The positive integers do not lie, like the logical foundations of mathematics, in the scarcely visible distance, nor in the uncomfortably tangled foreground, like the immediate data of the physical world, but a decent middle distance, where the outlines are clear and yet some element of mystery remains...There is no one so blind that he does not see them, and no one so sharp-sighted that his vision does not fail; they stand there a continual and inevitable challenge to the curiosity of every healthy mind. I have merely directed your attention for a moment to a few of the less immediately conspicuous features of the landscape, in the hope that I may sharpen your curiosity a little, and that some may feel tempted to walk a little nearer and take a closer view.

G. H. Hardy

This is the course page for the Part III course Analytic Number Theory, Lent Term 2020.

Examination and revision

Coronavirus-related update

Lecture Notes: A PDF version of the lecture notes is available here. This is now fully updated, and should be a complete account of everything covered in lectures.

Problem sheets:

Analysis digest: I've written a short summary of the analysis, both real and complex, that will be used in this course. It attempts to give all the relevant definitions and theorems, and at least sketches of proofs, but is probably too brief to be any use in learning from. It should rather be viewed as a refresher, a reminder of things once known but now forgotten. It can be found here.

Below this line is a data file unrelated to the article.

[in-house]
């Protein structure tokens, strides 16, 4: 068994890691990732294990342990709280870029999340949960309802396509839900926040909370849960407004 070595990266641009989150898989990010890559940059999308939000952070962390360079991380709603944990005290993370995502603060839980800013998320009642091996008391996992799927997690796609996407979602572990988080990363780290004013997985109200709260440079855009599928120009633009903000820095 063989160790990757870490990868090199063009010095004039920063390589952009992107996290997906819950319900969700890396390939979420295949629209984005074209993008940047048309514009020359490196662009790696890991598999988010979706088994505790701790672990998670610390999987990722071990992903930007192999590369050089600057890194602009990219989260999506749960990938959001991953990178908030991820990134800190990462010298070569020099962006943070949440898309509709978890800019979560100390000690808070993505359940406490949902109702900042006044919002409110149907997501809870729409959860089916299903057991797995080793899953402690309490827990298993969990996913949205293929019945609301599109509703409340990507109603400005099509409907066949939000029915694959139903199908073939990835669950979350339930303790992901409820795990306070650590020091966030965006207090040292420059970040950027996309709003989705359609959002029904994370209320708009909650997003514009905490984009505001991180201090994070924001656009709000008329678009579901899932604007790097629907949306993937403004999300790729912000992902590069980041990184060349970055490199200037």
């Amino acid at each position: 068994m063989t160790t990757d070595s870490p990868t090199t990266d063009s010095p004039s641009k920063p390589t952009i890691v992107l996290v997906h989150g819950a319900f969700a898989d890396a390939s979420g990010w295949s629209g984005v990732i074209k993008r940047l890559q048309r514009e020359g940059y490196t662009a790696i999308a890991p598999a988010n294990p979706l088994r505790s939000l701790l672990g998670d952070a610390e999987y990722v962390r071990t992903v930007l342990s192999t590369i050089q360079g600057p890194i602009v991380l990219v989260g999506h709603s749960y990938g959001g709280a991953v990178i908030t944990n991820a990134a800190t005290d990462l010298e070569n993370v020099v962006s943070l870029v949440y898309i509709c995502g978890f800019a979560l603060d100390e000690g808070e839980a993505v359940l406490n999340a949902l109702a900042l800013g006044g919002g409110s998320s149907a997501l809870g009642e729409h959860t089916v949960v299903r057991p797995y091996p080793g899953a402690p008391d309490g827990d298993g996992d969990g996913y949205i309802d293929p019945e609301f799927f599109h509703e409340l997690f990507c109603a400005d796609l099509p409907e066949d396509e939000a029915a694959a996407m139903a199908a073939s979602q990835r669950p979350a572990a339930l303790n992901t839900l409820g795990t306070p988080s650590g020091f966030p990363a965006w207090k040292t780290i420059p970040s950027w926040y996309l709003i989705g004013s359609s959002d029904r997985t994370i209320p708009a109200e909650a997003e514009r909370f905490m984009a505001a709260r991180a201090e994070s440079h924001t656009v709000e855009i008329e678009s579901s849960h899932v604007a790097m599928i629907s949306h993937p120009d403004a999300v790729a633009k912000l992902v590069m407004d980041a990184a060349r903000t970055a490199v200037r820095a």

Books: There are many books on analytic number theory available. My favourite (which covers a lot of what is covered in this course, and great deal besides) is Multiplicative Number Theory, by Montgomery and Vaughan. The definitive reference for the classical theory of the Riemann zeta function is The Theory of the Riemann Zeta-Function by Titchmarsh. A shorter treatment can be found in Riemann's zeta function by Edwards. But what is better than the source: a translation of Riemann's original 1859 paper can be found here.